Whose nuptial rites I this glad morn attend;                                  10
Whose humble, gentle mind for peace was born,
Whom virtue, love, and innocence adorn.
Celestial graces dignify thy soul,
While pure religion all thy ways controul.
These noble virtues, which in thee abound,                                   15
Are haply in thy lov’d PHILANDER found.
His heart sincere, his temper soft and mild,
Nor torn by anger, nor with art beguil’d.
Such gentle hearts alone should join their hands,
And find that Hymen’s chains are silken bands.                             20
Their emulation’s not who’ll reign supreme,
But who shall love the most, —be most serene.
Remote from vanity and worldly toys,
Each seeks with each for more substantial joys.
Tranquillity shall in their borders dwell,                                           25
Nor discord once approach their peaceful cell,
But mutually each other’s grief they’ll bear,
As mutually each other’s joys will share.

Thus, thus, my friend, may you for ever prove,
The soft delight of harmony and love;                                              30
May ev’ry blessing you can ask of Heav’n,
To constitute your happiness be giv’n.
If Heav’n bestows, with joy receive the prize,
If Heav’n withholds, ’tis best what Heav’n denies.
Thus sweetly may you pass your future life,                                    35
Nor once repent that you became a wife;
That you declin’d the pleasing name of B——M,
And that alone preferr’d of H—RAG—M.


16 PHILANDER Pastoral name for a male lover.

20 Hymen “In Greek and Roman mythology: The god of marriage, represented as a young man carrying a torch and veil” (OED).

37-38 B—M…H—RAG—M Identified in a later edition as “Bloom” and “Harragoom” respectively (Poems on Various Subjects, Entertaining, Elegiac, and Religious, fourth edition [Bristol, 1794], p. 21). Neither name appears in the lengthy list of subscribers included with the 1783 first edition.

Source: Poems on Various Subjects: Entertaining, Elegiac, and Religious (Winchester, 1783), pp. 21-24.  [Google Books]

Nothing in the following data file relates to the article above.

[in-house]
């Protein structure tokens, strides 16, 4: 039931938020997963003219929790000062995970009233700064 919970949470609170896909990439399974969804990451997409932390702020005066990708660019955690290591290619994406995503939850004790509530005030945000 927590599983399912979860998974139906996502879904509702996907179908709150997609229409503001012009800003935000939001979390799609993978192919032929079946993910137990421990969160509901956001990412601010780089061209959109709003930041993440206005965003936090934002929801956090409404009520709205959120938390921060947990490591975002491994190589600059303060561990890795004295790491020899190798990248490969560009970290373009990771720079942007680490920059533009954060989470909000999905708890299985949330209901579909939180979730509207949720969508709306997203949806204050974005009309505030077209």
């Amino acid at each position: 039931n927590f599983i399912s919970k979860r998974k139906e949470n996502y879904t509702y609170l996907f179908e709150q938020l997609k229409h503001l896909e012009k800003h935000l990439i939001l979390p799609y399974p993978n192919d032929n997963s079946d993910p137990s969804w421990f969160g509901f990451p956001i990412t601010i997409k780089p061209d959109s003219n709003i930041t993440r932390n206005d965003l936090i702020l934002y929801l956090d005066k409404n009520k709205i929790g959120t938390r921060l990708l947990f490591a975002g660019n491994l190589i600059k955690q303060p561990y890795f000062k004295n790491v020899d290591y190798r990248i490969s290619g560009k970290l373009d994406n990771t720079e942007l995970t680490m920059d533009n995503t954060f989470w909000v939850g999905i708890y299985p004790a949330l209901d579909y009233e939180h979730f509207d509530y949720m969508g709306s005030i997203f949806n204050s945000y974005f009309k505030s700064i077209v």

Edited by Audry Hernandez

Jane Cave, “Written by Desire of a Mother, on the Death of an Only Child”


 “Written by Desire of a Mother, on the Death of an Only Child”


As with delight we view the op’ning rose
Expand, and all her fragrant sweets disclose,
So did MATERNA view her lovely maid,
In all the charms of innocence array’d;
Oft had her little all, her only child,                                               5
The tedious hour with pleasing chat beguil’d,
But Heav’n, all-good, and infinitely wise,
Remov’d this darling idol to the skies,
Ere her young heart had been obdur’d by sin,
Or guilt, tormenting fiend, could brood therein,                         10
Ere she arriv’d at years that might destroy,
By one false step, a tender mother’s joy.

Behold she soars to yon celestial fields,
Where ev’ry plant aethereal odour yields;
With pitying eye, methinks she looks below,                                 15
Commis’rates a tender mother’s woe,
Bids her dejected heart from earth retire,
And all her future thoughts to Heav’n aspire;
Prepare, she cries,—prepare to meet the blest,
And join your SALLY in eternal rest.                                                 20


3 maid In this context, “a female infant” (OED).

4 charms “Fascinating quality; charmingness, attractiveness” (OED).

9 obdur’d “To harden in wickedness, or against moral influence” (OED).

13 celestial “Of or pertaining to the sky or material heavens” (OED).

14 aethereal “Of or relating to heaven, God, or the gods; heavenly, celestial” (OED).

Source: Poems on Various Subjects: Entertaining, Elegiac, and Religious (Bristol, 1786), pp. 49-50. [Google Books]

Edited by Marivic Victoria